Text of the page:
I have always had a bit of a love/hate relationship when it comes to lesfic books that are either Urban Fantasy (UF) or Paranormal Romance (PNR). I absolutely adore these genres and I obviously read a lot of lesfic. As a result, I can’t seem to resist picking up a book that blends them; but, I tend to have higher expectations and often end up grumpily disappointed. I’m happy to say that with Under the Harvest Moon, Robin Hale delivers a fun and engaging light paranormal romance.
The romance part works particularly well – the narrative is first person POV from both Laurel and Rhea’s perspective so you develop a connection and understanding of both characters and see the push and pull from both sides (Laurel being the pull and Rhea being the push). They are both likable and you can’t help but root for them both. There’s an bit of insta-attract between them, but Rhea’s taciturn and cautious personality makes Laurel work for it. It is balanced nicely with the paranormal elements, and the nature of their magics fits particularly well with their personalities, especially Rhea’s elemental magic which is snapping and writhing beneath the surface, giving her a darker vibe.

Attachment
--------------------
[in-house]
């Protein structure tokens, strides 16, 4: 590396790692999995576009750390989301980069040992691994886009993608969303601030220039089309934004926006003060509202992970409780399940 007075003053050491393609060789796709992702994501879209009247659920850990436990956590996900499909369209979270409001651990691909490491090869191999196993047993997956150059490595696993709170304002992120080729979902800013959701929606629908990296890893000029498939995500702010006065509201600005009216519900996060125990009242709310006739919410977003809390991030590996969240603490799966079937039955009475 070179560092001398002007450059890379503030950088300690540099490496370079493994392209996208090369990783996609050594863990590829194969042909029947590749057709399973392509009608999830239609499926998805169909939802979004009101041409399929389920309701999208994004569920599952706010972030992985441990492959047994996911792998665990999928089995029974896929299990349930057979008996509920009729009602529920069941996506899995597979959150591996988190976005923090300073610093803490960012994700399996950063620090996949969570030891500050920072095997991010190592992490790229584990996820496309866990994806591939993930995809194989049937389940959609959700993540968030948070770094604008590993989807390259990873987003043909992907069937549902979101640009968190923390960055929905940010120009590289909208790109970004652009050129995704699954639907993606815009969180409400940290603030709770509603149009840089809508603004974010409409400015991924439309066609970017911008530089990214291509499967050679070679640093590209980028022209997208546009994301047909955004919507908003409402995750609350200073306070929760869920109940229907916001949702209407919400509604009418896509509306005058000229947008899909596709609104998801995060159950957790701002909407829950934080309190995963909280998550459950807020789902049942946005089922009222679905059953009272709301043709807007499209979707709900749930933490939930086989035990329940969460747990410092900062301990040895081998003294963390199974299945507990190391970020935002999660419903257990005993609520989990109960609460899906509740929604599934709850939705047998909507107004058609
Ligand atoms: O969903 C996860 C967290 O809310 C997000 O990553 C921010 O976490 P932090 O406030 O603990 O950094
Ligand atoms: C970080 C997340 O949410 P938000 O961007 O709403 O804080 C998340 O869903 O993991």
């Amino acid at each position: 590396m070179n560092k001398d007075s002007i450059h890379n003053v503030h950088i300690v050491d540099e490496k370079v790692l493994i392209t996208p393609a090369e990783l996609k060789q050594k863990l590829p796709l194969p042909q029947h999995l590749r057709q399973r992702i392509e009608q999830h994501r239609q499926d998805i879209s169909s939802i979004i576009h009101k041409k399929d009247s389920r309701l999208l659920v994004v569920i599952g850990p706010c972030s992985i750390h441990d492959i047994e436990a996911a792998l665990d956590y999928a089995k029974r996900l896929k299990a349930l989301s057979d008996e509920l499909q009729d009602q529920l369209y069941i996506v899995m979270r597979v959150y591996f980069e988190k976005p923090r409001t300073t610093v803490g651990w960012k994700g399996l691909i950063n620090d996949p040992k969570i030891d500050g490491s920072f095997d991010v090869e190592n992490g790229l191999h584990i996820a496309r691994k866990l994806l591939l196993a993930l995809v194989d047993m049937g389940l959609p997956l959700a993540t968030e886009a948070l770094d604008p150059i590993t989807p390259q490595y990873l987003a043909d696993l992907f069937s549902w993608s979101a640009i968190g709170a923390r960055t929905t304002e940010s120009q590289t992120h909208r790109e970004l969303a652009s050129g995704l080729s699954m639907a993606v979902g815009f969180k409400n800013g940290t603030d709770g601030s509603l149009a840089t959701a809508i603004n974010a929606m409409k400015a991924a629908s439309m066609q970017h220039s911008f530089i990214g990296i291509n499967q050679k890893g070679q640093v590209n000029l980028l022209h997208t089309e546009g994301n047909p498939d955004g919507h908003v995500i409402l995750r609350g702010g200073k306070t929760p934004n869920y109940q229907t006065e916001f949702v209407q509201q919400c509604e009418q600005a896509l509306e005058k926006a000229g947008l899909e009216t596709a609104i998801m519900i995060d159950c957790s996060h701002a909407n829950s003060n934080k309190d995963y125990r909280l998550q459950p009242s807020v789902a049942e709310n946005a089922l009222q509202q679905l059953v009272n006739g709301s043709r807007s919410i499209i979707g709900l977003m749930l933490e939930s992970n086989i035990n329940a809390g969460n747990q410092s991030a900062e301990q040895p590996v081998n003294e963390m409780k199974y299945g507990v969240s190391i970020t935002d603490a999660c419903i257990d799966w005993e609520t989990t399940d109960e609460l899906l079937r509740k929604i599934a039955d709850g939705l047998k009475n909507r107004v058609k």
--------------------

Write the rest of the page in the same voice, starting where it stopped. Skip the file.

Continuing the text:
Laurel is smart, sweet, funny and refreshingly guileless. She has a pretty wide-eyed innocence in the book – her trust and acceptance of everything may seem a bit odd, but throughout her life, her magic has been nudging her along – whether by throwing a dart at a map and ending up in Cincinnati or her horrible, terrible, no good, very bad morning when everything that can go wrong does go wrong and puts her in the path of Rhea and Jean. That isn’t too say she’s a passive participant, she’s more than willing to take the bull by the horns – or corner the Disgruntled Hot Gardner – and take a leap of faith that she’s on the right track. Of course, that leads to a bit of a bonehead move later on in the book, but I think it makes sense based on how she has followed her intuition for so many other things.
Rhea, as a counter-point to Laurel, is bit more of a tragic figure. She’s isolated herself, keeping her magic under tight control out of fear of repeating her past. (Not that is going to stop Laurel.) The way that Hale weaves the undercurrent of the barely contained power and energy of Rhea’s magic emphasizes Rhea’s struggle and gives her broody, tormented soul a nice bite. Laurel’s arrival and their interactions slowly pull Rhea out of her self-imposed exile and is forced to look at things from a new perspective. I have to admit, I really liked Rhea – but I’m a fan of the dark and broody type. The broodier they are, the harder they fall.
Would I have liked to see more world building – absolutely. The focus was mostly on Laurel and Rhea and their specific magics and the larger world didn’t get as much attention – which is why I would classify this as a light PNR. But this doesn’t appear to be part of a series, so intricate world-building may have bogged things down. That being said – I would be happy to read another book in this world if Hale does decide to expand it.
Overall, I was happily ensconced in the world she created and seemed to plow through this book in record time.